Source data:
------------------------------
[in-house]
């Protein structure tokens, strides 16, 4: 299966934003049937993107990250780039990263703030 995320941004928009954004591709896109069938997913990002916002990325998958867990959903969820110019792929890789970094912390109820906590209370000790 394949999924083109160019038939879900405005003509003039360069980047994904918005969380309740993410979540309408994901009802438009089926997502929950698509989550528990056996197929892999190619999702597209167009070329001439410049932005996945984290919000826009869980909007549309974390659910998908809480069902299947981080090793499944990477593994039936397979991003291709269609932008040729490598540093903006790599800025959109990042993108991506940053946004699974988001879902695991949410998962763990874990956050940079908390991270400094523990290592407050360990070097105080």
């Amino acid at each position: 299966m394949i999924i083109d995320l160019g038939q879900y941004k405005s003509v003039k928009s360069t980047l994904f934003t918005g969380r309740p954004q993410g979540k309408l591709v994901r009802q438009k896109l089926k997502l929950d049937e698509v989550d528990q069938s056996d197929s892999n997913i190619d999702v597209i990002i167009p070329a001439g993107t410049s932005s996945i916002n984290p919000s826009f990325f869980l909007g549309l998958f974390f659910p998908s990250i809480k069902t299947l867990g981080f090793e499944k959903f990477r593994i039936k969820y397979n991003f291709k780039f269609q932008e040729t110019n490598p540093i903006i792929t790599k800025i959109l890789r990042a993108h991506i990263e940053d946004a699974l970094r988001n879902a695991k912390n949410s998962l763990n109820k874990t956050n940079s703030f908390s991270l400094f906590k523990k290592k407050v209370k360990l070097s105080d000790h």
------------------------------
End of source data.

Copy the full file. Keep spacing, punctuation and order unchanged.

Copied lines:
[in-house]
């Protein structure tokens, strides 16, 4: 299966934003049937993107990250780039990263703030 995320941004928009954004591709896109069938997913990002916002990325998958867990959903969820110019792929890789970094912390109820906590209370000790 394949999924083109160019038939879900405005003509003039360069980047994904918005969380309740993410979540309408994901009802438009089926997502929950698509989550528990056996197929892999190619999702597209167009070329001439410049932005996945984290919000826009869980909007549309974390659910998908809480069902299947981080090793499944990477593994039936397979991003291709269609932008040729490598540093903006790599800025959109990042993108991506940053946004699974988001879902695991949410998962763990874990956050940079908390991270400094523990290592407050360990070097105080």
């Amino acid at each position: 299966m394949i999924i083109d995320l160019g038939q879900y941004k405005s003509v003039k928009s360069t980047l994904f934003t918005g969380r309740p954004q993410g979540k309408l591709v994901r009802q438009k896109l089926k997502l929950d049937e698509v989550d528990q069938s056996d197929s892999n997913i190619d999702v597209i990002i167009p070329a001439g993107t410049s932005s996945i916002n984290p919000s826009f990325f869980l909007g549309l998958f974390f659910p998908s990250i809480k069902t299947l867990g981080f090793e499944k959903f990477r593994i039936k969820y397979n991003f291709k780039f269609q932008e040729t110019n490598p540093i903006i792929t790599k800025i959109l890789r990042a993108h991506i990263e940053d946004a699974l970094r988001n879902a695991k912390n949410s998962l763990n109820k874990t956050n940079s703030f908390s991270l400094f906590k523990k290592k407050v209370k360990l070097s105080d000790h």